Ramos allows Filipinos to see light at the end of the tunnel: The President is fighting to end a power crisis, and save his country, writes Raymond Whitaker, Asia Editor

PRESIDENT Fidel Ramos has given the Philippines the present it wanted most - a Christmas without 'brown-outs'. In a country notorious for power shortages, ful filment of the President's pledge to ensure uninterrupted electricity supplies by the festive season helps to explain why his approval ratings are more than 60 per cent.

The power crisis was one of the worst problems inherited by Mr Ramos when he took office in mid-1992, and it remains unsolved. Many suspect that 'brown-outs' - the dimming of lights caused by inadequate supplies - have been avoided this month only by running the country's antiquated electricity plants flat out and that shortages will resume once the weather gets hotter. A more permanent solution is unlikely for at least another 18 months, when two new 350- megawatt power stations are due to come on stream.

But the President has at least given Filipinos something else to talk about. Until recently the inability of the power grid to meet more than two-thirds of demand was the leading topic of daily conversation: even taxi-drivers bandied about terms such as 'base-load capacity' and newspapers carried a daily 'power update', giving details of the day's cuts.

As the lights flickered, air-conditioners clattered to a halt and sweatshop owners laid off machinists because the business was not profitable enough to warrant buying a generator, Filipinos were daily reminded of the failures of their leaders. A 600-megawatt nuclear power station built during the days of Ferdinand Marcos lies idle, mothballed by his successor, Corazon Aquino, because of alleged flaws in its construction and its siting in an earthquake zone. This year the Philippines lost a court battle against Westinghouse, the station's American builders, over claims that bribes had been paid to local officials; the wrangling continues over other compensation claims.

During her six years in office, Mrs Aquino did not add a single watt of generating capacity, leaving the Philippines incapable of matching the economic boom being enjoyed by its South-East Asian neighbours. Mr Ramos has put in some 850 megawatts, but the gap continues to widen. Thanks to economic stagnation and annual population growth of 2.5 per cent, real incomes in the Philippines have remained the same as they were in the 1960s. A huge burden of foreign debt - some dollars 30bn (pounds 20bn) - remains from the Marcos years. The International Monetary Fund, which was about to issue a clean bill of health to the country, is complaining about a mounting government deficit.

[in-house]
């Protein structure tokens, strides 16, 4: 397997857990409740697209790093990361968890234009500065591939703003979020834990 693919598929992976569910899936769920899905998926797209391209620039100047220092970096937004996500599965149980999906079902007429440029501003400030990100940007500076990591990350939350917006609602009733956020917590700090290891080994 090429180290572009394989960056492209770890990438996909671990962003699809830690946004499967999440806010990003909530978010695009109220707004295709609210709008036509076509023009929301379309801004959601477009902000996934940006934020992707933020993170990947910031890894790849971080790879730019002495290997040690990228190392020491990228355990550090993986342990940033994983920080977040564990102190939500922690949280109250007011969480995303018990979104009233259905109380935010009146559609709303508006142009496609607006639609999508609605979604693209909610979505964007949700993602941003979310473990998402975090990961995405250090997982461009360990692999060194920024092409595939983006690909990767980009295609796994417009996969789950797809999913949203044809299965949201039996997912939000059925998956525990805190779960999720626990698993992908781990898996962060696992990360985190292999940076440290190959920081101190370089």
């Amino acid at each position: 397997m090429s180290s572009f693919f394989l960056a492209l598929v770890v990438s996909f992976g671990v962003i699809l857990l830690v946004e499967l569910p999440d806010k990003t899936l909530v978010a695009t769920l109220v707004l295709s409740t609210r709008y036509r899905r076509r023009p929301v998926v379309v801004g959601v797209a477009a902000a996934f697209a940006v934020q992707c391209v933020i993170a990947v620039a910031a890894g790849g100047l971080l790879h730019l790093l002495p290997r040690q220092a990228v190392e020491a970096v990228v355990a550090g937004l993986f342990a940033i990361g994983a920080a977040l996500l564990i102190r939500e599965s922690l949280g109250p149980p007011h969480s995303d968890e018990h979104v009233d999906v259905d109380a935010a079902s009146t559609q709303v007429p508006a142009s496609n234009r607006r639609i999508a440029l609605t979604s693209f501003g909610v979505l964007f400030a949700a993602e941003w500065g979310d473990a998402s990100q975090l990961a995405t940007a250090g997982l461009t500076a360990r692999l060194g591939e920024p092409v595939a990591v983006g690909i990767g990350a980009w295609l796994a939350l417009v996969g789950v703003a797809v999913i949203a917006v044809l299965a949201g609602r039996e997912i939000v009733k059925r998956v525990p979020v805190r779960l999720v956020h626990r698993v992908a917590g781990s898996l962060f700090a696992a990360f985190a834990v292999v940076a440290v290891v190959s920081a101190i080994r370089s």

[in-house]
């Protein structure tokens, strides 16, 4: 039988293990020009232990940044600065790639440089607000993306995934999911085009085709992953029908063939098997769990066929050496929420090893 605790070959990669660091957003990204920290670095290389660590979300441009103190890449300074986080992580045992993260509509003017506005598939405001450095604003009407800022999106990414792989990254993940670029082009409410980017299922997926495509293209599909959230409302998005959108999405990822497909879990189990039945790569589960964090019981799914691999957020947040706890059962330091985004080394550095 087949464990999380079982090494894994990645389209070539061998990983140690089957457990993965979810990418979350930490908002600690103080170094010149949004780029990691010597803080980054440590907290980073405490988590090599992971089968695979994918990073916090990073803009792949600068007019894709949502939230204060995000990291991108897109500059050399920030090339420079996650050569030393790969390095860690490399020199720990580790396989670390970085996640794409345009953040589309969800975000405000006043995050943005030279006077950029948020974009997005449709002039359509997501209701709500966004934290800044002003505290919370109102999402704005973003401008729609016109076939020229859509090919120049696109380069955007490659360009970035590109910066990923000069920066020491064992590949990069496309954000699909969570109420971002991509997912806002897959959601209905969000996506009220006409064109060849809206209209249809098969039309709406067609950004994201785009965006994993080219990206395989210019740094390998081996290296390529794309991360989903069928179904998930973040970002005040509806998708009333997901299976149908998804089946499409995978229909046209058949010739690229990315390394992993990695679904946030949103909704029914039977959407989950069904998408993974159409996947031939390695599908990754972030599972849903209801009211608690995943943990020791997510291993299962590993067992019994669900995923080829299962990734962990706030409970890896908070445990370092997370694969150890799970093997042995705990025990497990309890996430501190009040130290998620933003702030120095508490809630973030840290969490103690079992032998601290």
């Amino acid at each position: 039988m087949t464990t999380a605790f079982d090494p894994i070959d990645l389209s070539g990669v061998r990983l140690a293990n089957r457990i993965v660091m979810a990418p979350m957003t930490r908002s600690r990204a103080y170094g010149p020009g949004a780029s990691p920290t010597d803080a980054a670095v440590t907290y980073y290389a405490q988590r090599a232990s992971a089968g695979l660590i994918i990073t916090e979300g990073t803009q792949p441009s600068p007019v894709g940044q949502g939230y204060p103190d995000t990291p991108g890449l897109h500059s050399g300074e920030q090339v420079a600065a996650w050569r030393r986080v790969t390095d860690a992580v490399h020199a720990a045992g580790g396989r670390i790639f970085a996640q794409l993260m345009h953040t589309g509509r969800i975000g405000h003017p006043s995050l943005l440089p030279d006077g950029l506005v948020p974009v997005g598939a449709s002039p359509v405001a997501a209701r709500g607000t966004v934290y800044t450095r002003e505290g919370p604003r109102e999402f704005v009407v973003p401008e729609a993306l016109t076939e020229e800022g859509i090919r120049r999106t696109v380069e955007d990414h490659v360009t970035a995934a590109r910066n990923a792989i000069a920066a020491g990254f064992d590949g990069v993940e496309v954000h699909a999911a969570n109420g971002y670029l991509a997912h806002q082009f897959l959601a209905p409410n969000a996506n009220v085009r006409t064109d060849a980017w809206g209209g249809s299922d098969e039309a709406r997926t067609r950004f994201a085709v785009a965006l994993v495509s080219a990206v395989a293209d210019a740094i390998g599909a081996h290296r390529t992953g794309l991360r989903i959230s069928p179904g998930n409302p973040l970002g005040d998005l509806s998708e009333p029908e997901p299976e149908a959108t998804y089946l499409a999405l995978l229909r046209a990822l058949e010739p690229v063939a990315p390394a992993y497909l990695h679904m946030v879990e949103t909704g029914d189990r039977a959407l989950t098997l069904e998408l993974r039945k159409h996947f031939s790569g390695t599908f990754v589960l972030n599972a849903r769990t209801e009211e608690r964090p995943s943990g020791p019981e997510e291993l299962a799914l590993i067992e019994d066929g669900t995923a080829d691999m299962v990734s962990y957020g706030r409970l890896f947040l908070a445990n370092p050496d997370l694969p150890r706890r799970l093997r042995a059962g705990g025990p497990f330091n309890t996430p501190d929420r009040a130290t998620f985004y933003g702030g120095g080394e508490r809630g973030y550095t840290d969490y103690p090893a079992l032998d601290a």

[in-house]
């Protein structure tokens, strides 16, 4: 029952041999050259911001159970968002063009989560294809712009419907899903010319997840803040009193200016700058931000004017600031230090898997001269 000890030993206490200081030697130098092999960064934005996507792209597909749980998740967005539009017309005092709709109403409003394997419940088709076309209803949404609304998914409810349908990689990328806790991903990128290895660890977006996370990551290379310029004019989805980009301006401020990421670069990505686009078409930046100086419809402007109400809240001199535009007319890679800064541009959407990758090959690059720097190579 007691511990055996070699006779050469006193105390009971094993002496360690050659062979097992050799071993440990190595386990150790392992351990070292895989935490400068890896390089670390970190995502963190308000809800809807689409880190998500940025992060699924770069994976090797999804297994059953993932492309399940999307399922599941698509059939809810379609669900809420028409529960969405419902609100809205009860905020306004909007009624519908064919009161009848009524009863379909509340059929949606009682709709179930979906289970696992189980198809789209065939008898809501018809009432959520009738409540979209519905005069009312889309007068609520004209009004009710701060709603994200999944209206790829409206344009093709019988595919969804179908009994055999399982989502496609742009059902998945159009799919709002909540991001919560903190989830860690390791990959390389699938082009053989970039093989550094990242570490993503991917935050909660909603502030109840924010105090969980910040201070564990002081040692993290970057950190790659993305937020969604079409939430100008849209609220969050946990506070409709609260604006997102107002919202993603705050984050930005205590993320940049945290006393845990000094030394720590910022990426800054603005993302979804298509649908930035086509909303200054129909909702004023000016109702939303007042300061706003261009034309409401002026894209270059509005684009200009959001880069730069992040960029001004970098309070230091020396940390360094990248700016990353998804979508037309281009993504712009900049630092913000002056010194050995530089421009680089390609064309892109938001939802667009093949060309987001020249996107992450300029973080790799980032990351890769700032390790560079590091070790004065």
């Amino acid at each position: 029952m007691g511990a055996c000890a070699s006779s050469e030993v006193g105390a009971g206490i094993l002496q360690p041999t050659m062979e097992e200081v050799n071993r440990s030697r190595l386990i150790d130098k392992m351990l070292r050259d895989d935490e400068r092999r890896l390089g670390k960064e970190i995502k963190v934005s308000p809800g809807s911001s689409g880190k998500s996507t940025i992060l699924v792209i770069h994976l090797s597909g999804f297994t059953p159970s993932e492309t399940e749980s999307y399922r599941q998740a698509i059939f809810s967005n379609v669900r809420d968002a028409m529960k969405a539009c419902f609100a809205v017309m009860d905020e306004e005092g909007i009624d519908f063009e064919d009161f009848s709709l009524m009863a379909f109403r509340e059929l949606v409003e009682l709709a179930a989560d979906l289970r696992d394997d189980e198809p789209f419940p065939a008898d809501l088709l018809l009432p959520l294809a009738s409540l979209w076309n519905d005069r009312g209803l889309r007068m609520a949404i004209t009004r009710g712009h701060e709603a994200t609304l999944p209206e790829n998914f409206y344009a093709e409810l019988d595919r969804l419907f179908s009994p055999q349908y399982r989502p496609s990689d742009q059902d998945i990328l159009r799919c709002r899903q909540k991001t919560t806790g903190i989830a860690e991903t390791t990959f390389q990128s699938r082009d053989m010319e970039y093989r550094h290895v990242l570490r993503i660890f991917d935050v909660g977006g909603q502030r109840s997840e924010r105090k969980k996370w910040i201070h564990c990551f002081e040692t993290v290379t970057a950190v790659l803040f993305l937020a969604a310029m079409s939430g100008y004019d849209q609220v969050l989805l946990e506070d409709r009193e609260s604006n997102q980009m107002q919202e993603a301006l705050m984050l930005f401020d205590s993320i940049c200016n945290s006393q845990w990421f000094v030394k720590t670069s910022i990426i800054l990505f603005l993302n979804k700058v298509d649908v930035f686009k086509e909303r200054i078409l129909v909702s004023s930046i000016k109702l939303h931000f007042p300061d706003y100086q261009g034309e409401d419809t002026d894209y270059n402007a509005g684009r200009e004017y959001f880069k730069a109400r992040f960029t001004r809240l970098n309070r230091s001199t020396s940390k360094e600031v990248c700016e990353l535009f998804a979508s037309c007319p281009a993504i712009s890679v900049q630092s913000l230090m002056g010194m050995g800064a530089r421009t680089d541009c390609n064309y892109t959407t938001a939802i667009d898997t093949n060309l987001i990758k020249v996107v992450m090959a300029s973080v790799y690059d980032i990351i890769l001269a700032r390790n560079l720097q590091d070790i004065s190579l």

In Asia the Philippines appears the odd one out in more ways than just the economic. It is the continent's only Christian nation, the only former Spanish possession in Asia and the only country anywhere to have been colonised by the United States. Its neighbours often accuse it of a Latin attitude to work and an addiction to American-style democracy at the expense of efficiency. But the popularity of the uncharismatic Mr Ramos, a former army general and a Protestant in an overwhelmingly Catholic nation, is taken by some as a sign that Filipinos have had enough political flamboyance. Economic growth of 2 per cent this year is paltry by regional standards, but it is the first since the 1980s.

Despite high crime rates and recent bombings and kidnappings in the southern island of Mindanao, where religious tensions have risen between Christians and Muslims, there is more political stability in the Philippines than for nearly a decade. The steam has gone out of the country's two insurgencies, involving Communists and Muslim separatists respectively, and there is no threat of a coup from military dissidents. Unlike his predecessor, President Ramos has been able to travel ceaselessly, both abroad and within the Philippines. Obstructiveness remains among legislators and the judiciary, but not to the extent of paralysis, as there was under Mrs Aquino.

Again unlike his predecessor, Mr Ramos was confident enough to allow the Marcos clan to bring back the former dictator's body from Hawaii, where he died in exile in 1989, though it was not allowed to return to the capital for fear of stirring up old passions. Although Marcos remains in a glass case in his former northern stronghold of Ilocos Norte, awaiting the state funeral in Manila the family swears will one day be his, most of the nation feels he is

history.

And Mr Ramos intends to see in 1994 with a bang. Huge official fireworks displays have been organised in Manila tonight to discourage its citizens from letting off home-made pyrotechnics, which last year killed at least 10 people. The President may not be able to cure Filipinos of their traditional insouciance, but he is trying.

(Photograph omitted)

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